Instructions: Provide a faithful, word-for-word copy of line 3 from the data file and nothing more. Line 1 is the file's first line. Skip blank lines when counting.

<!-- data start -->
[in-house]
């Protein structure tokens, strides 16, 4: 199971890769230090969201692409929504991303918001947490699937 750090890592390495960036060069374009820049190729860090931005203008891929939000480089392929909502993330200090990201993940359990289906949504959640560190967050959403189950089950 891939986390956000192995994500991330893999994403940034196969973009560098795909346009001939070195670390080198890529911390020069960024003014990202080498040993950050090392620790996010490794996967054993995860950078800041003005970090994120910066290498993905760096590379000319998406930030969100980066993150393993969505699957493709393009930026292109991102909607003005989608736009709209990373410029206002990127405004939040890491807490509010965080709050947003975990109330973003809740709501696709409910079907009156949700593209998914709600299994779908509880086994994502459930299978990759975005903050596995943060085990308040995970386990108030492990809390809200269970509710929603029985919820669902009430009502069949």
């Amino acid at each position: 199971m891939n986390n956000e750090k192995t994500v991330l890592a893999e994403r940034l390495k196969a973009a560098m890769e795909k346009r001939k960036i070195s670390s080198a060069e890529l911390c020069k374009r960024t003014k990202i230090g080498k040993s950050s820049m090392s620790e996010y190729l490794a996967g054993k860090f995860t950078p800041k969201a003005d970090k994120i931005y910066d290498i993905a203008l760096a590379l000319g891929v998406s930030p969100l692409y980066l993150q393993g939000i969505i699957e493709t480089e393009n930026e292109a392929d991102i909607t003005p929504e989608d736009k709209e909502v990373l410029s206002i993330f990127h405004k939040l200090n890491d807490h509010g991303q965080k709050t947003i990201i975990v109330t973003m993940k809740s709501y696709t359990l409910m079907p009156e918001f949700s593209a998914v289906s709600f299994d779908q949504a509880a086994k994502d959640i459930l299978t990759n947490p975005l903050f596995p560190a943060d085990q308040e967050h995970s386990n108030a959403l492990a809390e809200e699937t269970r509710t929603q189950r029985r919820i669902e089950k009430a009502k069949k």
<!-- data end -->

């Amino acid at each position: 199971m891939n986390n956000e750090k192995t994500v991330l890592a893999e994403r940034l390495k196969a973009a560098m890769e795909k346009r001939k960036i070195s670390s080198a060069e890529l911390c020069k374009r960024t003014k990202i230090g080498k040993s950050s820049m090392s620790e996010y190729l490794a996967g054993k860090f995860t950078p800041k969201a003005d970090k994120i931005y910066d290498i993905a203008l760096a590379l000319g891929v998406s930030p969100l692409y980066l993150q393993g939000i969505i699957e493709t480089e393009n930026e292109a392929d991102i909607t003005p929504e989608d736009k709209e909502v990373l410029s206002i993330f990127h405004k939040l200090n890491d807490h509010g991303q965080k709050t947003i990201i975990v109330t973003m993940k809740s709501y696709t359990l409910m079907p009156e918001f949700s593209a998914v289906s709600f299994d779908q949504a509880a086994k994502d959640i459930l299978t990759n947490p975005l903050f596995p560190a943060d085990q308040e967050h995970s386990n108030a959403l492990a809390e809200e699937t269970r509710t929603q189950r029985r919820i669902e089950k009430a009502k069949k």